Back on topic though – change ringing is fun and glorious, much more difficult than it seems though. I’ve only experienced a few places in the U.S. where the people really “get” how to do it right. It often becomes a cluster of discordant tri-tones if the ringers aren’t well trained.

  9. Choir Stall says:

    Good points # 8, but we have a problem:
    TEC isn’t experiencing biological growth. We need to convert / grow from outside our “cradle” Episcopalians, which means that we must accomodate (with careful reason) to American culture. We should retain our majestic hymns, and sprinkle in more heart hymns (How Great Thou Art, Great Is Thy Faithfulness, He Lives, etc.) in order to touch upon experiences of those who may be looking for a good bridge Church between Protestant and Catholic. (Wait, I thought that Anglicanism WAS that type of Church). Committees are typically professionals with agendas. Note how some very beautiful words in 1982 are now married to pointless tunes: “For the Beauty of the Earth” is one. Why change a pleasing melody into its present form? To showcase a tune-maker. And “Jesus Calls Us O’er the Tumult”. Now married to a tune that few sing VS. the old tune that more sang. Committees should remember that they serve to enable praise, not receive it. The people in the pew WILL sing theologically sound and aesthetically pleasing hymns….if they are in the Hymnal. I still say that there are lots in inaccessible hymns that don’t even sound good in cathedrals with professional singers, much less with a parish of 30 in attendance. It shouldn’t be that way.

  10. Mark Johnson says:

    #9, you’ve got some information incorrect. David Evans, who composed the “new” tune to “For the beauty of the earth” (new being relative since he composed it in 1927) was British and had nothing to do with the Hymnal 1982 being put together. He was not a member of the committee. Although, he was a member of the music advisory committee to Westminster Abbey at one time (this is for the individual above who noted how great the Methodist Hymnal was in using the Abbey’s input). I’m surprised to read someone on this blog arguing that we should give in to American culture more. I agree in many aspects, but not on this topic. I don’t think our church’s music should be similar to the music we hear on the radio (my apologies to The Purpose Driven Life author who feels differently). The tune Dix, which you reference as the old tune, is well known indeed. However, it starts by accenting the first word of the phrase which isn’t how the text of “For the beauty of the earth” sounds. Is the important word “for” or is it “beauty”. The “new” tune puts it on “beauty.” Regarding “Jesus Calls Us” — again, the “new” tune you reference is actually the “old” tune (#550). It’s taken from Southern Harmony and thus from Shapenote hymnals — not exactly “cradle” Episcopalian music. It precedes the creation of the tune sung in many Baptist and Methodist churches to the same text. I, of course, actually prefer David Hurd’s setting which is hymn #549 – admittedly, not a familiar hymn to most. But, the long notes of the tune seem to perfectly coincide with the right words of the text. That’s one benefit to new hymn tunes – they can more carefully be coordinated with an existing text. So many previous hymnals were compiled by merely matching tunes to texts that worked out syllable-wise, despite the fact that they often destroy the meaning of the text.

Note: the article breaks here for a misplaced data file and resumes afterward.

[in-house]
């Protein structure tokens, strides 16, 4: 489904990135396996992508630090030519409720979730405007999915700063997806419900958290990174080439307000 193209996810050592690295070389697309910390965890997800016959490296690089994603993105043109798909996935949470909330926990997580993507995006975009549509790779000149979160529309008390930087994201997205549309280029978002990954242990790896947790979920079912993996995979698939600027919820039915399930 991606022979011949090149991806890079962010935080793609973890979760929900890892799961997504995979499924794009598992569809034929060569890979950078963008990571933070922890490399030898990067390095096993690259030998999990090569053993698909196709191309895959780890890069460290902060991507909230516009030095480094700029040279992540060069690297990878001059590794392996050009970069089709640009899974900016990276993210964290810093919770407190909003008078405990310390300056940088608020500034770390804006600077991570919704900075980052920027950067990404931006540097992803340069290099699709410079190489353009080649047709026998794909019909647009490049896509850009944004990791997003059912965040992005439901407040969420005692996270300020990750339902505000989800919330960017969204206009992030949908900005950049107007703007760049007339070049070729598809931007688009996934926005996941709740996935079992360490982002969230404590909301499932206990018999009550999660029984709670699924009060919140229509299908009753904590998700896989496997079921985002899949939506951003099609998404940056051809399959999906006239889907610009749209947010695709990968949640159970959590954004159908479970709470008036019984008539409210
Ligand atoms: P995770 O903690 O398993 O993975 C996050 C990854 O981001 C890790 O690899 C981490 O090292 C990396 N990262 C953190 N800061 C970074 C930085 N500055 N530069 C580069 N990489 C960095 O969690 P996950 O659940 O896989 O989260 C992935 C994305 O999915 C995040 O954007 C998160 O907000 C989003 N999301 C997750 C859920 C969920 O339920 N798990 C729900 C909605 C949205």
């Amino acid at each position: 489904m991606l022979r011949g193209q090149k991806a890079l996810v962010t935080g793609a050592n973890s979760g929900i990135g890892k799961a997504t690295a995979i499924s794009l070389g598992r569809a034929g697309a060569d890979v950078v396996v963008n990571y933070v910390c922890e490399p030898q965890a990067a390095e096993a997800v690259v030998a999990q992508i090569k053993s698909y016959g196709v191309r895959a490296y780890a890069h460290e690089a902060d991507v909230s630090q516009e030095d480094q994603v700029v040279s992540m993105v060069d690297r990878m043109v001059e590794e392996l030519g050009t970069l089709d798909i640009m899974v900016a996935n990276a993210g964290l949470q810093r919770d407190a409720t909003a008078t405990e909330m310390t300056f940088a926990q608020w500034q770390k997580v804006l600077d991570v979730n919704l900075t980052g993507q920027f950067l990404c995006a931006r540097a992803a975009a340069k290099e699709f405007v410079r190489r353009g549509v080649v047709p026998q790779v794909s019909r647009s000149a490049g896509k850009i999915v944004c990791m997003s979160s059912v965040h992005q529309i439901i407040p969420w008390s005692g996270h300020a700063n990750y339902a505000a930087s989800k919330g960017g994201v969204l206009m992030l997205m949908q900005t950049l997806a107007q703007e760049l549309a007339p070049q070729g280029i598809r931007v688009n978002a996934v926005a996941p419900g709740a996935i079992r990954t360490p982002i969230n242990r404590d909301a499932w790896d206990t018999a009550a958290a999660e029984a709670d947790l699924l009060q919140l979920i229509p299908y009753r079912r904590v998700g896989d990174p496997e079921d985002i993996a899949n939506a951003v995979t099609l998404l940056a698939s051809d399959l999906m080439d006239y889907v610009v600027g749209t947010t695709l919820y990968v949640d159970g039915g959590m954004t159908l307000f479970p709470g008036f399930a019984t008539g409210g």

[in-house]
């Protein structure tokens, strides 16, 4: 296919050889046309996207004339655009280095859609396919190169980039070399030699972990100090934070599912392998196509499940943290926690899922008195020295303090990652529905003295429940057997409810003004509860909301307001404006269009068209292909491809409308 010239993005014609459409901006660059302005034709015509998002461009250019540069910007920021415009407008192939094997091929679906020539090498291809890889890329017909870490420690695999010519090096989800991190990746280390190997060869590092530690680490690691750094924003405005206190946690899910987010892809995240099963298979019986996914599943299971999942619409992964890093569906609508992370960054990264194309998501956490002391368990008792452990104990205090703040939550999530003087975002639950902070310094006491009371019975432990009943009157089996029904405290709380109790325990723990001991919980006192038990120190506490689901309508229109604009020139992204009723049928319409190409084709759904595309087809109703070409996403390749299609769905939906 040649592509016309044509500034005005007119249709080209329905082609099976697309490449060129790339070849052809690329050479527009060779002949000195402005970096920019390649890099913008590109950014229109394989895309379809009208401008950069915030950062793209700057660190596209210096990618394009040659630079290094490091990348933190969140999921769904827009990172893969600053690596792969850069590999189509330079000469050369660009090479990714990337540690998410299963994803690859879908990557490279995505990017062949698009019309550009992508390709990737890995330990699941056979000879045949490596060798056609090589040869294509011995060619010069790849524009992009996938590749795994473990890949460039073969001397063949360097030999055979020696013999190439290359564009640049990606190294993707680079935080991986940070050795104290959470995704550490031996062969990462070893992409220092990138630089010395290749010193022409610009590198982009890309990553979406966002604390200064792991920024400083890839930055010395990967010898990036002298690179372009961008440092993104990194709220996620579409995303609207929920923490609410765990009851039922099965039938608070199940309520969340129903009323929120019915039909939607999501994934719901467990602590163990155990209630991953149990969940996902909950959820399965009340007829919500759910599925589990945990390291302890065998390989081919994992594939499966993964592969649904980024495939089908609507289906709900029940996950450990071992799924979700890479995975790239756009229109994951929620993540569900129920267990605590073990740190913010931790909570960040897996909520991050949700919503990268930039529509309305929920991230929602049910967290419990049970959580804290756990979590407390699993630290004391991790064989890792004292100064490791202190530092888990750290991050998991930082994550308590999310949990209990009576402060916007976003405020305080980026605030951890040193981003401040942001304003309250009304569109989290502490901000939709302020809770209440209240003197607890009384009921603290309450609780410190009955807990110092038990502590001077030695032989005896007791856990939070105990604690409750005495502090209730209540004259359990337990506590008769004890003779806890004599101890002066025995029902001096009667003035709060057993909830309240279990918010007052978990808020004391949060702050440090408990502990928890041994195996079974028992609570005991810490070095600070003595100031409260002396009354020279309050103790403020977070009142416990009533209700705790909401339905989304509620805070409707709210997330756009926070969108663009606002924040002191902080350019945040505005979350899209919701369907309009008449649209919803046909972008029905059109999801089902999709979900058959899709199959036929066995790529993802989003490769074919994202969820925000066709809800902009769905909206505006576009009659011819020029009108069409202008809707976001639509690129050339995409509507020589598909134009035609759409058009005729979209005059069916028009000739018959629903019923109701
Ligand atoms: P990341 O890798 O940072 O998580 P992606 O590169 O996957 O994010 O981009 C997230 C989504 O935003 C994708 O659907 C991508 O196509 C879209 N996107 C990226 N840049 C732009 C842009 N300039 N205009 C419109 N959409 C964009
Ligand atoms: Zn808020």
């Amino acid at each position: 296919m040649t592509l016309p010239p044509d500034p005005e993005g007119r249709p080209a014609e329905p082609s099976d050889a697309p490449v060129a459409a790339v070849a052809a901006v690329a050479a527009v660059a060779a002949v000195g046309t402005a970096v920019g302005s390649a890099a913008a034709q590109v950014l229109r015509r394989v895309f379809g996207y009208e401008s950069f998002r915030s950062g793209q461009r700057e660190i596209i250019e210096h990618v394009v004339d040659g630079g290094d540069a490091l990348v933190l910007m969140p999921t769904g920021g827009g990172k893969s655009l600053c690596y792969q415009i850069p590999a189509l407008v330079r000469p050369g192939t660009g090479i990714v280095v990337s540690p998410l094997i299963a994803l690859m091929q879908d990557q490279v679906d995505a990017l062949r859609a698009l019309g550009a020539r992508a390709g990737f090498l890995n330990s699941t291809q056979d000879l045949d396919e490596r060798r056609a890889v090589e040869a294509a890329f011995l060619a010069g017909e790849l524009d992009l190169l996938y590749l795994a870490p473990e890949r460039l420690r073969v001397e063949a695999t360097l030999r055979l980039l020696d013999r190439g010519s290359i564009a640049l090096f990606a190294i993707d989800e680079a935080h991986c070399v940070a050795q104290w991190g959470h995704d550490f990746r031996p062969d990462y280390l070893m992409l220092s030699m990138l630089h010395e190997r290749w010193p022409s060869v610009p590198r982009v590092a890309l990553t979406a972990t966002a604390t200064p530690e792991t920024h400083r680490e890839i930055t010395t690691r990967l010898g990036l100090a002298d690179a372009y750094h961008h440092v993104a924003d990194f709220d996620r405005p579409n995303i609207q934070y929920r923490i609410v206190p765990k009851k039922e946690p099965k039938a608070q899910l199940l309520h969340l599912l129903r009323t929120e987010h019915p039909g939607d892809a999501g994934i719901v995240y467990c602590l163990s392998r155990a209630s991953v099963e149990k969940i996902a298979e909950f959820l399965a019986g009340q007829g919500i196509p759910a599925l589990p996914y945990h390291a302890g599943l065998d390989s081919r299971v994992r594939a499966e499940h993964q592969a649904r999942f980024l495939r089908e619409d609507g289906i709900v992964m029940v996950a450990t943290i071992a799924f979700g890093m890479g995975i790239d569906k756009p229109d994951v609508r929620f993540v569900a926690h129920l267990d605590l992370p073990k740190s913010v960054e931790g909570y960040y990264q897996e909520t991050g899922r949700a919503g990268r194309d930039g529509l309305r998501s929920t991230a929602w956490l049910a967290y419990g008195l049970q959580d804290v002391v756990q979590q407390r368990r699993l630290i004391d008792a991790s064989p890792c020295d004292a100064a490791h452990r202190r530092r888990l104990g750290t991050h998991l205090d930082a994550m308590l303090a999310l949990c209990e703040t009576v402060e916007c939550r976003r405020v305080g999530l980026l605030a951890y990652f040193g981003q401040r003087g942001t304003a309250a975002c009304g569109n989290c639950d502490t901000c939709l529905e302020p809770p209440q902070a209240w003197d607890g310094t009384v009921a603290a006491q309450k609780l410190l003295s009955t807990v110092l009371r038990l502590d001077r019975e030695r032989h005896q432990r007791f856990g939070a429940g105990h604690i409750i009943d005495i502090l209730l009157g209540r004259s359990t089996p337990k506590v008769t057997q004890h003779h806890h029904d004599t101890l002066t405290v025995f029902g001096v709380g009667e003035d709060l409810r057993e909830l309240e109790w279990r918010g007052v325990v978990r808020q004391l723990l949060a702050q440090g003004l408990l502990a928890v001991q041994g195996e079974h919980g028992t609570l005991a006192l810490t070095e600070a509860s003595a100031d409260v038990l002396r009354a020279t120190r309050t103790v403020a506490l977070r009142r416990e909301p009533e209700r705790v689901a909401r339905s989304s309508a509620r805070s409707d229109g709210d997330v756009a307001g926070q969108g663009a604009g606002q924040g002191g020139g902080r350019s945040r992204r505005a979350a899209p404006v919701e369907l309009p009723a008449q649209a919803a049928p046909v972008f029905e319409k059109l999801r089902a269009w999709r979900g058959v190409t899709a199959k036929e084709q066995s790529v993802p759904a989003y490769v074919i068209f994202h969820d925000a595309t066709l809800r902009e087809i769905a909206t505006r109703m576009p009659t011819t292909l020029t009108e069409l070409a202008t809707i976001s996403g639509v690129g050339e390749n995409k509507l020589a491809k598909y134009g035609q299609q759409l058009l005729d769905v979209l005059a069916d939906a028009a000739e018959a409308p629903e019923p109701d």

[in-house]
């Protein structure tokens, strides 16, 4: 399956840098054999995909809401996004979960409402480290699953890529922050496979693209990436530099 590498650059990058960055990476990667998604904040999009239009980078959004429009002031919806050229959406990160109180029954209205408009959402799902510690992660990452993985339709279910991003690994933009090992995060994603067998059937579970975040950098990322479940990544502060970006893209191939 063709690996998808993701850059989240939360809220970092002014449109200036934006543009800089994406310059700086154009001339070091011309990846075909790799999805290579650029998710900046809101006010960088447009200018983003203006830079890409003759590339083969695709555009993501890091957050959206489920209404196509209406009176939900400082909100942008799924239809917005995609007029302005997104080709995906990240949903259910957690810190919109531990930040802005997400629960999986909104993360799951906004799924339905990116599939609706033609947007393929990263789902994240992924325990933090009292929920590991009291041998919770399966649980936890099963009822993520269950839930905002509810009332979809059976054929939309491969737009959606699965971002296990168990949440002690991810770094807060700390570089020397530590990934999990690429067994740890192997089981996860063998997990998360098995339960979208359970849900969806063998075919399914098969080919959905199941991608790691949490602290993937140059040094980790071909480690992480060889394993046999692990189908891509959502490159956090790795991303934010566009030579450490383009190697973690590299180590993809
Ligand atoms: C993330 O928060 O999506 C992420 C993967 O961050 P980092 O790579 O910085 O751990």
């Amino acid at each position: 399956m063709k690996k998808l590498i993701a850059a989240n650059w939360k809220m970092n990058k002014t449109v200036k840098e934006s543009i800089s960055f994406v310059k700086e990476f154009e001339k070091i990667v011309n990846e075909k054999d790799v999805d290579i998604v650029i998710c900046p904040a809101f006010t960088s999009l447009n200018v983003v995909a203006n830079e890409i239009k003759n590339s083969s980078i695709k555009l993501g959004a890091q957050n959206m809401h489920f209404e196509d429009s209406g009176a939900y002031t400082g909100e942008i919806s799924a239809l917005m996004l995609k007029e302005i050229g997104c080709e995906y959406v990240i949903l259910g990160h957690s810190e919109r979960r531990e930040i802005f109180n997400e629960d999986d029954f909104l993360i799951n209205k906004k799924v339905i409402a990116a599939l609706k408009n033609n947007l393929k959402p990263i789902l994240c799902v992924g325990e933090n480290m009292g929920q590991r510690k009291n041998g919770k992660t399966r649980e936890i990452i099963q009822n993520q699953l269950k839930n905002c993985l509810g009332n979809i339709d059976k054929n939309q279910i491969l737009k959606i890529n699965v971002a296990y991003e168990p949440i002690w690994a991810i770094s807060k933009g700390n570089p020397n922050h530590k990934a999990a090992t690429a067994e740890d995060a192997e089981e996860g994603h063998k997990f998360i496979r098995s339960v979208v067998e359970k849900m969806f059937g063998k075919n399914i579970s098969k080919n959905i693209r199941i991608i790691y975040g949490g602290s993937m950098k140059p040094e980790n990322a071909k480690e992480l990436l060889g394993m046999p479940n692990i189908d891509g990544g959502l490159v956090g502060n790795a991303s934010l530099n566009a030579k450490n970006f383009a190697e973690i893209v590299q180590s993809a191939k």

I want to be inspired and yet also challenged in church. For the same reason that I’d be offended if I walked into a church and rather than having nice art on the walls, they hung “dogs playing poker” — even if they made it religious somehow (dogs praying the rosary) — cheap art is cheap art. Why not just put plastic flowers on the altar rather than real ones? Doesn’t God deserve our finest prayer and praise that we can muster? When I consider the innumerable blessings in my own life, I’m convinced I owe God more! I’m often offended by choirmasters and organists who assume that I’m an ignorant person in the pew who can’t handle learning a new hymn tune. People shouldn’t sell their congregations (or themselves) short. The “old” beloved tunes were “new” once! I like the old stuff too, I promise you. But, I don’t believe that there isn’t room for the canon of hymnody to continue to grow.